Cinnamon Bark (Cinnamomnun cassia blume)
Description: GRAS– The cinnamon tree is an evergreen native to China and Vietnam that has since been cultivated in many other regions. It has shiny, leathery green leaves, and small, white flowers with oval shaped purple berries.
Common Uses: The bark of Cinnamon assists circulation, lowering glucose, strengthing the heart, endocrine, and nervous systems. It is an immuno-stimulant, anti-infectious, anti-bacterial, anti-fungal, typhoid, tropical infection, vaginitis, anti-viral, anti-parasite, general sexual stimulant, flu, rheumatism, warts, coughs, colds, a general all around maintenance oil (hot ois, use small amounts diluted). Powerful purifier and enhances the action and activity of other oils. It has been found that viruses, bacteria, and fungus cannot live in the oil. Some aromatic infuences may promote physcial energy, psychic awareness, and increasing one’s prosperity. Diffuse with caution. It is best diffused mixed with other oils.
Blends well with: Frankincense, Lavender, Cedarwood, Elemi, Citrus Oils, Ylang-ylang and other floral notes.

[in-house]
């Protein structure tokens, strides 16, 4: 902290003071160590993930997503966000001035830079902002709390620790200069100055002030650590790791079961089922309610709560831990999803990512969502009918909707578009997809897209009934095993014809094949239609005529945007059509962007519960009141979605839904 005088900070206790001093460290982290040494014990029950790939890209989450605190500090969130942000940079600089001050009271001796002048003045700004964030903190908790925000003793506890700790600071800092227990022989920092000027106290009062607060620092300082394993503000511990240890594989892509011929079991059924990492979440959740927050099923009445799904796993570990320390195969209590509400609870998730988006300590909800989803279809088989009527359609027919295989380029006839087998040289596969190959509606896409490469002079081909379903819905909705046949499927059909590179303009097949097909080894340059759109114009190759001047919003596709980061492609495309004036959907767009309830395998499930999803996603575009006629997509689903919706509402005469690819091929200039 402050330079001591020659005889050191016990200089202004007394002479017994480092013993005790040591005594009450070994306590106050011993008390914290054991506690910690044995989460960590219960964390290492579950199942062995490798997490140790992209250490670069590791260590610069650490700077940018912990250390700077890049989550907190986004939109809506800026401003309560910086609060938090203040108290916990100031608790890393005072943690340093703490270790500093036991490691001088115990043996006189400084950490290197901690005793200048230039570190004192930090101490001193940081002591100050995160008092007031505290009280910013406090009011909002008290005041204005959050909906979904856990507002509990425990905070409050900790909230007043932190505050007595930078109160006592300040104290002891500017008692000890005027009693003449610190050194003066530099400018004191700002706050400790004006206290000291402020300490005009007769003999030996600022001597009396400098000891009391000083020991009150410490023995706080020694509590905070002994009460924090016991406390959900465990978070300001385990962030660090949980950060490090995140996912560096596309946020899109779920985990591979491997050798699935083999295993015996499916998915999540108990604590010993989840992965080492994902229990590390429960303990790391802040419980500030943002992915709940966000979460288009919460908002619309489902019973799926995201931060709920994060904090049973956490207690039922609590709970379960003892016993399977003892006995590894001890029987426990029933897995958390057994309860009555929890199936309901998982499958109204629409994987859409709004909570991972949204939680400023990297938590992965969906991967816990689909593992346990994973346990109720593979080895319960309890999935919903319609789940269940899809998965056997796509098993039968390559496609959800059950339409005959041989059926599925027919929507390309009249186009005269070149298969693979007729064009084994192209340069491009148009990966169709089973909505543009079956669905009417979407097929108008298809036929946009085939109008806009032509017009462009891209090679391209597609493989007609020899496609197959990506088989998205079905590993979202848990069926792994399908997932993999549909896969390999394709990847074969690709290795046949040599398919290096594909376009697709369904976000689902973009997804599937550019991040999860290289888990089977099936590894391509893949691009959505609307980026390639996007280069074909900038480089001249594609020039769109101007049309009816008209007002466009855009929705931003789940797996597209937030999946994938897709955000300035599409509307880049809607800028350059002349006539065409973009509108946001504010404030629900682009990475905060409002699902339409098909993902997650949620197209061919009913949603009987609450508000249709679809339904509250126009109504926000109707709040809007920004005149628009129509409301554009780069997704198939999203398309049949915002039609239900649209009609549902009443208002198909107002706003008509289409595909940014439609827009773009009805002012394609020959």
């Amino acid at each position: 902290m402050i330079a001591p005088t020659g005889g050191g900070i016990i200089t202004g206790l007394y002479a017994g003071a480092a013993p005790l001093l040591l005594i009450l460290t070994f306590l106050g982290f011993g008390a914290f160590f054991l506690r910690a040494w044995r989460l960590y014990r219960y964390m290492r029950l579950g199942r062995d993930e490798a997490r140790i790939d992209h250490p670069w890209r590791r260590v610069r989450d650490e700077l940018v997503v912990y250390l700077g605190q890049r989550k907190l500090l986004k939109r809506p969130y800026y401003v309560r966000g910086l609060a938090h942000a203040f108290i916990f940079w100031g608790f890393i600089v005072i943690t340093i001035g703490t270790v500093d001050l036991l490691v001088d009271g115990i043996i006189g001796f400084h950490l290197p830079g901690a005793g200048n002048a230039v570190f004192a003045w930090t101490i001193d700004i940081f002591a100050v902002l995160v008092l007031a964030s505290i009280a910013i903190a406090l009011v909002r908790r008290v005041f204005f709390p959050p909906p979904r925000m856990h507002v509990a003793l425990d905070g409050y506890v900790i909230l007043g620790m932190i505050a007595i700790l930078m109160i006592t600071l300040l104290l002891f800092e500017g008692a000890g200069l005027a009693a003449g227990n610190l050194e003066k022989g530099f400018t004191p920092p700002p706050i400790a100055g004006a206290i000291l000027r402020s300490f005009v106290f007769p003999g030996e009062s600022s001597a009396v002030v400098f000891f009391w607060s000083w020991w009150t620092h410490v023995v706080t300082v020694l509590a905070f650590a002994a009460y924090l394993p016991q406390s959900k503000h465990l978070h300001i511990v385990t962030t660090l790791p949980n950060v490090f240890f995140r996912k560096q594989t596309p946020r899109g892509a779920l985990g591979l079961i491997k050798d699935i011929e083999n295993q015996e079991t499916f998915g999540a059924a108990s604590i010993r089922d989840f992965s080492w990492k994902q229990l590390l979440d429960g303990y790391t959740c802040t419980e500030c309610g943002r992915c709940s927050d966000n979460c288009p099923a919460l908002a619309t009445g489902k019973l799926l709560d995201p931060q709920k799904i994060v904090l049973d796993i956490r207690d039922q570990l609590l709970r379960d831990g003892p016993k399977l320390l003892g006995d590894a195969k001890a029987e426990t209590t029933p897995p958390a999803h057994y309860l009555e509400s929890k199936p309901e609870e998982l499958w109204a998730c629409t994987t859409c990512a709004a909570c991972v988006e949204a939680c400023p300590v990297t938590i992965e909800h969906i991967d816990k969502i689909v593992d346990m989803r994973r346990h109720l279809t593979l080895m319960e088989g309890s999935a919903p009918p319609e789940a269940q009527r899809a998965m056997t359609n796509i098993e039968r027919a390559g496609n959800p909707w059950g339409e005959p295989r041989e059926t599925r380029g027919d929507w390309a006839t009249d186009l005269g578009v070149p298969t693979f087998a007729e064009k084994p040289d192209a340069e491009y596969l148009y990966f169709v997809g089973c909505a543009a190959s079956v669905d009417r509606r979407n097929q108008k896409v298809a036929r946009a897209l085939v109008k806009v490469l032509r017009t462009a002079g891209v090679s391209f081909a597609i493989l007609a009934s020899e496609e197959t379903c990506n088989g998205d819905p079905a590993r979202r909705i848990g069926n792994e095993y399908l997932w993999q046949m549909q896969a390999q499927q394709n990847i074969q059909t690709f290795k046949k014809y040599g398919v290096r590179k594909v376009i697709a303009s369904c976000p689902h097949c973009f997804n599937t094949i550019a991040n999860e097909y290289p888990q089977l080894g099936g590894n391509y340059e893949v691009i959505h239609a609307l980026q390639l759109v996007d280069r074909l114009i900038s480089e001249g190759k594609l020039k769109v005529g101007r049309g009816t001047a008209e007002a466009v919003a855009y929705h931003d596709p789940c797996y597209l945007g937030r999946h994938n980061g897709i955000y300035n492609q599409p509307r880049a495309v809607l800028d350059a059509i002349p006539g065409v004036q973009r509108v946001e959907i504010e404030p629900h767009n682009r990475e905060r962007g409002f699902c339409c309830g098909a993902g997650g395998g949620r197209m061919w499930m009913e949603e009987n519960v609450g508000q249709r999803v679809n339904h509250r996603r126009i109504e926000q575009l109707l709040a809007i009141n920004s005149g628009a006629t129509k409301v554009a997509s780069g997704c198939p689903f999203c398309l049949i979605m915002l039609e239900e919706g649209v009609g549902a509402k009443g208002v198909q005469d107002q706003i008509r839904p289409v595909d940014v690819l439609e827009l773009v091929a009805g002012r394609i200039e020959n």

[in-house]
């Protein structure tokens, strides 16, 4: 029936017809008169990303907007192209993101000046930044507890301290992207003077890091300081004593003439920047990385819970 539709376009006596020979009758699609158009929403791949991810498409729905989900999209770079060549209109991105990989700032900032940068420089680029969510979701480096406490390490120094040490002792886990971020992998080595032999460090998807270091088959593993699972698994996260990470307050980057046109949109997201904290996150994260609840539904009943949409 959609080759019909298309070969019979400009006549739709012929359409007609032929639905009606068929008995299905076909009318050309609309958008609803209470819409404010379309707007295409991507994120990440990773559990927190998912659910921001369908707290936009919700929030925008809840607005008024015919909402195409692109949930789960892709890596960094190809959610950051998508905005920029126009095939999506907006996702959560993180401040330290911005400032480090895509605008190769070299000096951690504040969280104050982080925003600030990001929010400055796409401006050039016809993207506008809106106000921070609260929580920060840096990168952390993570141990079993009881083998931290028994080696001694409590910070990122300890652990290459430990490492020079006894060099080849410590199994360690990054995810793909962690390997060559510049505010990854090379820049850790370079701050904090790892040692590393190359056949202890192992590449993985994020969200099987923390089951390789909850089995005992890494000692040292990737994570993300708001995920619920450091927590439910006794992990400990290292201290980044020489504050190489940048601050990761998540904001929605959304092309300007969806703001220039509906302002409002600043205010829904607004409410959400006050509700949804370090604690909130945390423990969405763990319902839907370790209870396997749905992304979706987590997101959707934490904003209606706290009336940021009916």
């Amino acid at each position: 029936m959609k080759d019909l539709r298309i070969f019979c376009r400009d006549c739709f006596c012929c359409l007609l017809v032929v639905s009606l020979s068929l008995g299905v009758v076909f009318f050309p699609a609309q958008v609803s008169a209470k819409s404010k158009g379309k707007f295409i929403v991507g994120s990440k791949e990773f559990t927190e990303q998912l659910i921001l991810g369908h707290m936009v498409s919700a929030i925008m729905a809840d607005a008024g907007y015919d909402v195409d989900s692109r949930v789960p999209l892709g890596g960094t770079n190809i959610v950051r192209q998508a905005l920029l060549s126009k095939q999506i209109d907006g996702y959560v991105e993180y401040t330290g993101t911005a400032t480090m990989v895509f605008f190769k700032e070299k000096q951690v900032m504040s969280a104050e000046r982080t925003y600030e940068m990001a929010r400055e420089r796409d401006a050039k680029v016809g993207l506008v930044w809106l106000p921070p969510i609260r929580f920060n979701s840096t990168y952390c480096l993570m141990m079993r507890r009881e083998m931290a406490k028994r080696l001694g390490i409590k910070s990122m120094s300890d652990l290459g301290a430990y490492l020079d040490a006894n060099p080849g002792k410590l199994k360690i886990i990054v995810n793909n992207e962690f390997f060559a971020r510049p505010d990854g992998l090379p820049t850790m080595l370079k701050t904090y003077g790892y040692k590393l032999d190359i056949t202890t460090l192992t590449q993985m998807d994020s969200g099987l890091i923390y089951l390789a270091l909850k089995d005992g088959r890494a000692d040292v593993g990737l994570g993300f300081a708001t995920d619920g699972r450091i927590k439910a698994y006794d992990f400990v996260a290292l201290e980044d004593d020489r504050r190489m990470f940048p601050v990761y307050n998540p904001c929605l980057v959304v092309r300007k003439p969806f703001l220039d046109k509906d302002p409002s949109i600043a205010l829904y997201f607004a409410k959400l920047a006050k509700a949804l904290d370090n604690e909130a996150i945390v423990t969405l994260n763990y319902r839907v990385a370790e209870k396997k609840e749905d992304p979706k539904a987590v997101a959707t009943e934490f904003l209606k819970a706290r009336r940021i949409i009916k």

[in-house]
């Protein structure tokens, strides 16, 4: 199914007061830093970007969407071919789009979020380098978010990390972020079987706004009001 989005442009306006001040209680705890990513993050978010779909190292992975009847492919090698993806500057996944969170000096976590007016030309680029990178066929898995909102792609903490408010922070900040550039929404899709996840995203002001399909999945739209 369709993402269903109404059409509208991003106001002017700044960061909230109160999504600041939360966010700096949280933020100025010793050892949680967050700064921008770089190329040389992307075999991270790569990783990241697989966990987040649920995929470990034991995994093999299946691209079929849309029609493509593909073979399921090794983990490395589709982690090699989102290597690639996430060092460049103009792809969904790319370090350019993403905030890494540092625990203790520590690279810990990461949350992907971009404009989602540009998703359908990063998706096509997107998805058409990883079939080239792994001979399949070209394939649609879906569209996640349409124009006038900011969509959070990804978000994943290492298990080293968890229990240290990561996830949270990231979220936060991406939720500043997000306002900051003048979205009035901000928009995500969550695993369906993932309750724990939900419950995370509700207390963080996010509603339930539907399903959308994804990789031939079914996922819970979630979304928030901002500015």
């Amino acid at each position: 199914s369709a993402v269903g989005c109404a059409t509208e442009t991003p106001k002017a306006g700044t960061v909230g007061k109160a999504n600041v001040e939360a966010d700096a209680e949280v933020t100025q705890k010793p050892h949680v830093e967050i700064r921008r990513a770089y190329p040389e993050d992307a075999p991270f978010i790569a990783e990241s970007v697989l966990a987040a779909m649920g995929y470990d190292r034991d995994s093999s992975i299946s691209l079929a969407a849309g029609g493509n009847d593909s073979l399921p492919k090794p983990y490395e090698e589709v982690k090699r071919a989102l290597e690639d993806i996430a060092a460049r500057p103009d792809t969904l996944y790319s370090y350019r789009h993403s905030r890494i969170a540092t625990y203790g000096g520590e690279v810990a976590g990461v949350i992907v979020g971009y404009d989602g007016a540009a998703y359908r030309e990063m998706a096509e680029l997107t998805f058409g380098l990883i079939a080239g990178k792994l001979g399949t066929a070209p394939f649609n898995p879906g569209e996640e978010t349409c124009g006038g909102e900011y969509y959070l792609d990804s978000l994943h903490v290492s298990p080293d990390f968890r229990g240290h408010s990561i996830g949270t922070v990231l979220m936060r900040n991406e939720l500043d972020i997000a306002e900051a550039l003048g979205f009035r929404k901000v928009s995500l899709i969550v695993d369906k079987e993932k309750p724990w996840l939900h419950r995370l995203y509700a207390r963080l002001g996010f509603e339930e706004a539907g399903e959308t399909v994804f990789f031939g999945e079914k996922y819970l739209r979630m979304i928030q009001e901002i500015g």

Aromatic Scent: Cinnamon Bark Oil has a warm, spicy scent that is somewhere between clove and cinnamon. It is slightly herbaceous with pepper notes.
History: Medicinal use of Cinnamon Bark was first recorded in Chinese formulations as early as 2700 B.C. The herb has been used as a healing aid for stomach upset and gas, diarrhea, rheumatism, kidney ailments, and abdominal pain. The Egyptians used it as a foot massage, as well as a remedy for excessive bile. It was used as an ingredient of mulled wines, love potions and a sedative during birth.
Cautions: Cinnamon Bark Essential Oil can be irritating to the skin and mucous membranes – particularly in large doses. It should always be used in dilution. Avoid use during pregnancy.